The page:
REPORT: Churchill Downs making Pimlico bid

The plan to keep the Preakness in Baltimore and revitalize Pimlico – and with it, the Maryland racing industry – has already hit a bit of a slowdown in the state Senate.

Now, the plot thickens further as The Baltimore Banner reports that Churchill Downs, Inc., owner of Churchill Downs racetrack, as well as Colonial Downs, Maryland’s Ocean Downs, and other properties, has made an “overture” to purchase Pimlico.

A source told the Banner that Churchill had been actively lobbying behind the scenes to kill HB 1524, the legislation that would put the so-called Pimlico Plus plan into motion. As owner of Ocean Downs, the harness track located near Ocean City, Churchill had previously made clear its opposition to a provision in HB 1524 that would repurpose more than $10 million originally intended for facilities improvements to the state’s other harness facility, Rosecroft Raceway, to support the Pimlico Plus project.

Were Rosecroft to close, harness horsemen say they have an agreement with Ocean Downs to increase the live racing schedule there to replace some of the Rosecroft days that would be lost. That would require improvements to the Ocean facility, including a paddock capable of handling colder weather, horsemen said.

“We will need the standardbred [racetrack facilities] matching funds to winterize our racing infrastructure,” Ocean Downs general manager Bobbi Jones told the House Ways and Means Committee March 19.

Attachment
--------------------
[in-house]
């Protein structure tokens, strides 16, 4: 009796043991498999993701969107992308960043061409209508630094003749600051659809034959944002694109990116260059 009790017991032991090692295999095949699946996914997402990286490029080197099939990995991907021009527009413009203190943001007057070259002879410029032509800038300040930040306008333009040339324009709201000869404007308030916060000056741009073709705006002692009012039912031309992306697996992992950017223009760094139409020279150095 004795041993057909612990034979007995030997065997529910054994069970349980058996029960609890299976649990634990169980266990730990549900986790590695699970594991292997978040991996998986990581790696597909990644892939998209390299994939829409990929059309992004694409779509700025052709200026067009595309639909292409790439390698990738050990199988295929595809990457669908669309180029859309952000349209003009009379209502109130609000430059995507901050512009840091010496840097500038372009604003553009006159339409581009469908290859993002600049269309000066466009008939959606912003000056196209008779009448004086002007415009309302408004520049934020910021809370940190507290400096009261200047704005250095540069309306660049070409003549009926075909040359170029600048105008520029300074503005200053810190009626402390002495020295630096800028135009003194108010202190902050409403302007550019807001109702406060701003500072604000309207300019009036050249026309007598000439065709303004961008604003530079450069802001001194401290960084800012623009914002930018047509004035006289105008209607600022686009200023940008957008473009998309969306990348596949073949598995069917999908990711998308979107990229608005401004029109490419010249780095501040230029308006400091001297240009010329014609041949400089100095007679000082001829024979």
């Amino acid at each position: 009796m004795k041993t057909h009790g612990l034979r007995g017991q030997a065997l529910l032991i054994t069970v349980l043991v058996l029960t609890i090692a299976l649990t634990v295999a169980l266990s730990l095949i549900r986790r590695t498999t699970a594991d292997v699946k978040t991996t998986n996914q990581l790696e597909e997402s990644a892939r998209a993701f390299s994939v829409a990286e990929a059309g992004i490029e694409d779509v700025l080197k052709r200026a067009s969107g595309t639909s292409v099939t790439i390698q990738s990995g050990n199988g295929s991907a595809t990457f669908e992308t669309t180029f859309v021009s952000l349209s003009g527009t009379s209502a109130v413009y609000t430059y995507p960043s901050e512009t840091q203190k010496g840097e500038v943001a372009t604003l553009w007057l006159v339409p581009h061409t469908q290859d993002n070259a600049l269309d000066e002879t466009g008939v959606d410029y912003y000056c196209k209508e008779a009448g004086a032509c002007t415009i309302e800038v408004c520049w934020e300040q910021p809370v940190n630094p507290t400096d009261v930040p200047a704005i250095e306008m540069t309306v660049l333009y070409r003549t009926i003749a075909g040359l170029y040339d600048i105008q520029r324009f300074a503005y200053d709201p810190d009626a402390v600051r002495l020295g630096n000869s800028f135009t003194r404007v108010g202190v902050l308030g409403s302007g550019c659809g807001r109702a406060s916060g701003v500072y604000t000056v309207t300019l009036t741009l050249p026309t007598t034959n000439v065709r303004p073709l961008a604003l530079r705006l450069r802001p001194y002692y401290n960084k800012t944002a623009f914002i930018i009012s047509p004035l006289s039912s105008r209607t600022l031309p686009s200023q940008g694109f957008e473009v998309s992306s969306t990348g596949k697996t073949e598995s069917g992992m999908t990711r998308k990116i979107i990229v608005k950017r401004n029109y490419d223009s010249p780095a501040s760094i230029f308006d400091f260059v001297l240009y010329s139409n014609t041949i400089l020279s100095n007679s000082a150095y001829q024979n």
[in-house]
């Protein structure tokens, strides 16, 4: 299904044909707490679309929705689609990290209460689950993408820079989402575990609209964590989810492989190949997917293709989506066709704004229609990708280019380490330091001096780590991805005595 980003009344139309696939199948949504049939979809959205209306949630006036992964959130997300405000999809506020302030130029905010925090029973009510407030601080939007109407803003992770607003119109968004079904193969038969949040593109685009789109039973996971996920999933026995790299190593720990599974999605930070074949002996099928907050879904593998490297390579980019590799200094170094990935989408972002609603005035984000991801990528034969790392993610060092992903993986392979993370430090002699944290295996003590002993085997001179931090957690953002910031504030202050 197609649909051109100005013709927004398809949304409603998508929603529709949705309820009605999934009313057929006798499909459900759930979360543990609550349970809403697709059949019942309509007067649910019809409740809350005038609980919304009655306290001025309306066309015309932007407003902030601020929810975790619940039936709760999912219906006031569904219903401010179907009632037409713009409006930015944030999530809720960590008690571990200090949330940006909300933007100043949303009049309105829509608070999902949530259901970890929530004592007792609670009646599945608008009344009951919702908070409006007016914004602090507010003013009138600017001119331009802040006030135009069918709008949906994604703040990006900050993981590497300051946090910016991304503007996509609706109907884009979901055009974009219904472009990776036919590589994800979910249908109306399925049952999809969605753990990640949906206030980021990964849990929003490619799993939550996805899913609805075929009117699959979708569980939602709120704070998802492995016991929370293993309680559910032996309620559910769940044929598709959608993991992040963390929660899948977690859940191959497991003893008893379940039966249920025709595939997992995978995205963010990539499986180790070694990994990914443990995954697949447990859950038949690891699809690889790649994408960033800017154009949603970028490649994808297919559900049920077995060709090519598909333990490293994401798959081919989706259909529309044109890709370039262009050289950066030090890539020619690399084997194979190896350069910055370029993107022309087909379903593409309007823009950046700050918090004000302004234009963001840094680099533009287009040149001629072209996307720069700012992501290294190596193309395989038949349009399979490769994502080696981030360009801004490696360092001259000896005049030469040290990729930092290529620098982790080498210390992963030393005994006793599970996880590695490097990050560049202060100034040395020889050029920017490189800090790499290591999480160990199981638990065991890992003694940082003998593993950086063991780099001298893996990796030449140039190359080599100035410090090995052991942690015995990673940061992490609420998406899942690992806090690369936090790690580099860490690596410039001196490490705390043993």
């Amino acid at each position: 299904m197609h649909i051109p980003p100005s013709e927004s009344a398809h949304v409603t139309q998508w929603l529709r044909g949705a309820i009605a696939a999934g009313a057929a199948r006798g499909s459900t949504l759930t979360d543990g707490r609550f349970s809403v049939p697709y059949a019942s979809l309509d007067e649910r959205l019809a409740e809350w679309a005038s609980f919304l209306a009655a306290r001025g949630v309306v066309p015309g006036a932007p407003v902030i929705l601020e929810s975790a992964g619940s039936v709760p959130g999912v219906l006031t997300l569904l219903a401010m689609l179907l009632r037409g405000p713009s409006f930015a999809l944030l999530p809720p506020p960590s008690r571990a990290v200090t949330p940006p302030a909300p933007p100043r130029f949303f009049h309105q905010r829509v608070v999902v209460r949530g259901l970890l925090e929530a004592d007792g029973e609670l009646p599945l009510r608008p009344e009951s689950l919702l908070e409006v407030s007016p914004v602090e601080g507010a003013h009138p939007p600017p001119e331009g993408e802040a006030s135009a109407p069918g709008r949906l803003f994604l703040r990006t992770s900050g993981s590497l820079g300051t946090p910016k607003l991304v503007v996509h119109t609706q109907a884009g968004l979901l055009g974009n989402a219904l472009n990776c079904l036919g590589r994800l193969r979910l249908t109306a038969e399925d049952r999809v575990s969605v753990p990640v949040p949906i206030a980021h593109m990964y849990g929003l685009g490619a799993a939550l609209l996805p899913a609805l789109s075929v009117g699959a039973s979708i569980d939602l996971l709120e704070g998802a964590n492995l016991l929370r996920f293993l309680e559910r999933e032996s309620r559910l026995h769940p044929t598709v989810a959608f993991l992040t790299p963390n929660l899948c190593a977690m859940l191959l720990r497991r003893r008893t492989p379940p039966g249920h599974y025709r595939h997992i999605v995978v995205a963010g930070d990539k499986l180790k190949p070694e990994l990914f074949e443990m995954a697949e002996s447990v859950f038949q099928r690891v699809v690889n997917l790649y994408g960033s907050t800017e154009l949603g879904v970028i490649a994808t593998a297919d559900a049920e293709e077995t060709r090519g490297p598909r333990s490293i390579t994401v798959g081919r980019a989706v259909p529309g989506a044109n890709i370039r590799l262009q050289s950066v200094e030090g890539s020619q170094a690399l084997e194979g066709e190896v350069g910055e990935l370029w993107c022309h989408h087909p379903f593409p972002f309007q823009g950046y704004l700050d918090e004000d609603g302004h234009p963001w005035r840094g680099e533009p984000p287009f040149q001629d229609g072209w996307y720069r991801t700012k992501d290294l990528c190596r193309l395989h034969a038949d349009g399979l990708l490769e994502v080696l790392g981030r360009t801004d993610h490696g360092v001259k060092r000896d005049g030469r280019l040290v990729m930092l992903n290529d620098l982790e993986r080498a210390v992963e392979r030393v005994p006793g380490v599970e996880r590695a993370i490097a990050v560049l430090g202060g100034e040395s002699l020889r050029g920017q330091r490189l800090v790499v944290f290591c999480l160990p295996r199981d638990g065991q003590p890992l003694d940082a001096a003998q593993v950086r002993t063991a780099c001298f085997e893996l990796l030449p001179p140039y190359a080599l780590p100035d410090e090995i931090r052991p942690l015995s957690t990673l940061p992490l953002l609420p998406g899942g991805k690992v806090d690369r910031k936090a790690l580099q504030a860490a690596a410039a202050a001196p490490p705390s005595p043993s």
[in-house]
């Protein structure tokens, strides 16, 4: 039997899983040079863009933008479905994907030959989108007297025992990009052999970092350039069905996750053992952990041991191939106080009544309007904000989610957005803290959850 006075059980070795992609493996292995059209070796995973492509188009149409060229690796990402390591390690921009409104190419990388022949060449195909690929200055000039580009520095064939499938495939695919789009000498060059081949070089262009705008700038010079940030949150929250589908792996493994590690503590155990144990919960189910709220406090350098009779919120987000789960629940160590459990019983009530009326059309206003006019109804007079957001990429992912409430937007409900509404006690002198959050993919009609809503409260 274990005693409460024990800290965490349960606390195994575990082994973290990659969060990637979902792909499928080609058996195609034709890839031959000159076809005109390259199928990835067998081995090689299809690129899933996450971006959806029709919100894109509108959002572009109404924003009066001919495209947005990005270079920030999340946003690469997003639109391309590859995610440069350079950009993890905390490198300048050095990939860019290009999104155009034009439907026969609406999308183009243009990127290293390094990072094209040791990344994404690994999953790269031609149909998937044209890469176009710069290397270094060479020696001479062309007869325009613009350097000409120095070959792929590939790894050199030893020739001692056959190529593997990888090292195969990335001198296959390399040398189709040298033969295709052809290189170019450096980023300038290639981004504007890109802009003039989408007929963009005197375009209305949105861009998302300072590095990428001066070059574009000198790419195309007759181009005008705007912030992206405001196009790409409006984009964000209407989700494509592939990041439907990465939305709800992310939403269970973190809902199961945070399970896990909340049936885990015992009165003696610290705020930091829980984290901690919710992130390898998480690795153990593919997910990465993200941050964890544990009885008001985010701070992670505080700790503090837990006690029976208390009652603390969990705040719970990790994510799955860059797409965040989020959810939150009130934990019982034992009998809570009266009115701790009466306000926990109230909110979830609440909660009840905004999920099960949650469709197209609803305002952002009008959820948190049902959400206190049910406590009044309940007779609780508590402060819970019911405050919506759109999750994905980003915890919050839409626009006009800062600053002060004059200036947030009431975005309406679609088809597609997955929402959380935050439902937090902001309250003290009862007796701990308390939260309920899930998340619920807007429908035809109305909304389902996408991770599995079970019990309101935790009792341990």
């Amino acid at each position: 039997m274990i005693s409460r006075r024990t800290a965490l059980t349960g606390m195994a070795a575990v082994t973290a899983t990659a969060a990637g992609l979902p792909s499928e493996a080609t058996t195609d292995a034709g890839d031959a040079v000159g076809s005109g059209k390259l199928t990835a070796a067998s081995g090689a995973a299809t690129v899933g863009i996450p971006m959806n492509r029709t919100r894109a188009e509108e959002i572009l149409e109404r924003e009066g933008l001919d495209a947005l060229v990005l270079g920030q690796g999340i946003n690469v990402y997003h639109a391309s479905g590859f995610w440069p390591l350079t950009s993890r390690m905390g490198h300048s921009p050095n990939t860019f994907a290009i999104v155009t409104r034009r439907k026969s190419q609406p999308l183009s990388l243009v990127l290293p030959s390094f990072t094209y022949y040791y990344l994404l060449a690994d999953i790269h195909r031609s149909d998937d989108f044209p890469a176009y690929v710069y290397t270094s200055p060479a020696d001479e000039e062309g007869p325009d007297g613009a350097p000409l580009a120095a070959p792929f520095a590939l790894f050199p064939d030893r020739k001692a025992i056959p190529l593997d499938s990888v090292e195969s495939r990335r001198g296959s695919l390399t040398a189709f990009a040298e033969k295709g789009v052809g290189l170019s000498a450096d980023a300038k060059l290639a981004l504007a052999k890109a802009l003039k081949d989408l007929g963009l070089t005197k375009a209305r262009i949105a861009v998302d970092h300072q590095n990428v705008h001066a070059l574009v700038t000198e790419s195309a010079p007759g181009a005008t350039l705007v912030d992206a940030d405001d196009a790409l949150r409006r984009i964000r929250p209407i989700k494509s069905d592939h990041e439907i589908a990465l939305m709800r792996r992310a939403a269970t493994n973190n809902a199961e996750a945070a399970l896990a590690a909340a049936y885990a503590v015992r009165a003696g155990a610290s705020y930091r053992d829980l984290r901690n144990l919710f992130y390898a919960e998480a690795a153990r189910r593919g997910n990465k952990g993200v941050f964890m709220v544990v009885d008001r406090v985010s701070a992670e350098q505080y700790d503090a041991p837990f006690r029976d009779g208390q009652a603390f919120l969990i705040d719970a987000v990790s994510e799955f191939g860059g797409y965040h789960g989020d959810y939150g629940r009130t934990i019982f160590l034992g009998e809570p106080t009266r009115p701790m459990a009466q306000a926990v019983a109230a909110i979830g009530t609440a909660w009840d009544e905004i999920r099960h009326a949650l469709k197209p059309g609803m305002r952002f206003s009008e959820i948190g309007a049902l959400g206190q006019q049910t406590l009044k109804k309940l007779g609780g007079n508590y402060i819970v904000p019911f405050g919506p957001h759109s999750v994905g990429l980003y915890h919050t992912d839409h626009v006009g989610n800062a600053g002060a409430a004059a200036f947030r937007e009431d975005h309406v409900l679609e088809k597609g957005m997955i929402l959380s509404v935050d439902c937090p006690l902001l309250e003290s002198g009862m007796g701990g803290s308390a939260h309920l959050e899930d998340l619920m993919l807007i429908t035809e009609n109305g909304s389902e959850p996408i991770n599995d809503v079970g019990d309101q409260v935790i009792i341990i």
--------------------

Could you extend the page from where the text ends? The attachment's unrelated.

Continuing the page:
Little further is known, according to the report, including whether the offer is serious or merely an attempt to derail the legislation. Craig Fravel of the Stronach Group, which owns the Maryland Jockey Club, said that the company is “not in any negotiation” with the publicly traded Churchill Downs Inc.

Churchill’s typical model is to own racetracks that are supported by on-site casinos, so the purchase of Pimlico seems a stretch. On the other hand, the company already owns the first leg of the Triple Crown, the Kentucky Derby, and the purchase of Pimlico would bring with it the Preakness and thus lock up the first two legs.

Were the company to complete such a purchase, it would likely give local horsemen heartburn. Churchill has owned and closed several racetracks around the country and would be expected to seek to reduce the number of live racing days in Maryland to maximize profits.

The pending legislation needs to pass both houses of the General Assembly by the close of the legislative session April 8. Though it sailed through the House of Delegates April 1, it has been referred to the Rules Committee in the Senate, with Senate President Bill Ferguson seemingly cool to the bill as currently drafted.

Read the report in The Baltimore Banner here.